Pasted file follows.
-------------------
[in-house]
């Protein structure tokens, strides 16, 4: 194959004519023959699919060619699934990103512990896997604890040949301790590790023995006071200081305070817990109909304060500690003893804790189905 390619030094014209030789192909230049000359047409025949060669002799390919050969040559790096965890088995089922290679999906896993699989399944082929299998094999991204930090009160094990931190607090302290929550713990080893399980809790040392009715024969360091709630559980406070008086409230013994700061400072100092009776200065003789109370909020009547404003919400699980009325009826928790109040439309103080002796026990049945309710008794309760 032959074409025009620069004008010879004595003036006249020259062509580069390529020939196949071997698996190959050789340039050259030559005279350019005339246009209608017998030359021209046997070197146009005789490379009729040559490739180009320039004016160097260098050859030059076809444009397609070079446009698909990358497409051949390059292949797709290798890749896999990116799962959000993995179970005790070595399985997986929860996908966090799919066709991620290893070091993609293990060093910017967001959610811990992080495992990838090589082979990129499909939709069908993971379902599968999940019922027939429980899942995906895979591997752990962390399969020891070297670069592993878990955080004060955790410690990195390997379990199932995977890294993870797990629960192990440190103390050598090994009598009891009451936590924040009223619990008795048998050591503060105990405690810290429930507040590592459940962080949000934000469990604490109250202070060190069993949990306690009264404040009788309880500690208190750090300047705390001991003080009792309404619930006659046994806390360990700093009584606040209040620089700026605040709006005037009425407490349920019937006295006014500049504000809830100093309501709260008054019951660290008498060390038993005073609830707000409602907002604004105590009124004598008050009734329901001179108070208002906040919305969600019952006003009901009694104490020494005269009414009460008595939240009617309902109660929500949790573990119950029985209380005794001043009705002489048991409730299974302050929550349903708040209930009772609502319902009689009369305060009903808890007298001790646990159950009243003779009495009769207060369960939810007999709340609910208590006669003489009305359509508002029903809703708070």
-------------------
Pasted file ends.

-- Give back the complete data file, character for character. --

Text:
[in-house]
């Protein structure tokens, strides 16, 4: 194959004519023959699919060619699934990103512990896997604890040949301790590790023995006071200081305070817990109909304060500690003893804790189905 390619030094014209030789192909230049000359047409025949060669002799390919050969040559790096965890088995089922290679999906896993699989399944082929299998094999991204930090009160094990931190607090302290929550713990080893399980809790040392009715024969360091709630559980406070008086409230013994700061400072100092009776200065003789109370909020009547404003919400699980009325009826928790109040439309103080002796026990049945309710008794309760 032959074409025009620069004008010879004595003036006249020259062509580069390529020939196949071997698996190959050789340039050259030559005279350019005339246009209608017998030359021209046997070197146009005789490379009729040559490739180009320039004016160097260098050859030059076809444009397609070079446009698909990358497409051949390059292949797709290798890749896999990116799962959000993995179970005790070595399985997986929860996908966090799919066709991620290893070091993609293990060093910017967001959610811990992080495992990838090589082979990129499909939709069908993971379902599968999940019922027939429980899942995906895979591997752990962390399969020891070297670069592993878990955080004060955790410690990195390997379990199932995977890294993870797990629960192990440190103390050598090994009598009891009451936590924040009223619990008795048998050591503060105990405690810290429930507040590592459940962080949000934000469990604490109250202070060190069993949990306690009264404040009788309880500690208190750090300047705390001991003080009792309404619930006659046994806390360990700093009584606040209040620089700026605040709006005037009425407490349920019937006295006014500049504000809830100093309501709260008054019951660290008498060390038993005073609830707000409602907002604004105590009124004598008050009734329901001179108070208002906040919305969600019952006003009901009694104490020494005269009414009460008595939240009617309902109660929500949790573990119950029985209380005794001043009705002489048991409730299974302050929550349903708040209930009772609502319902009689009369305060009903808890007298001790646990159950009243003779009495009769207060369960939810007999709340609910208590006669003489009305359509508002029903809703708070």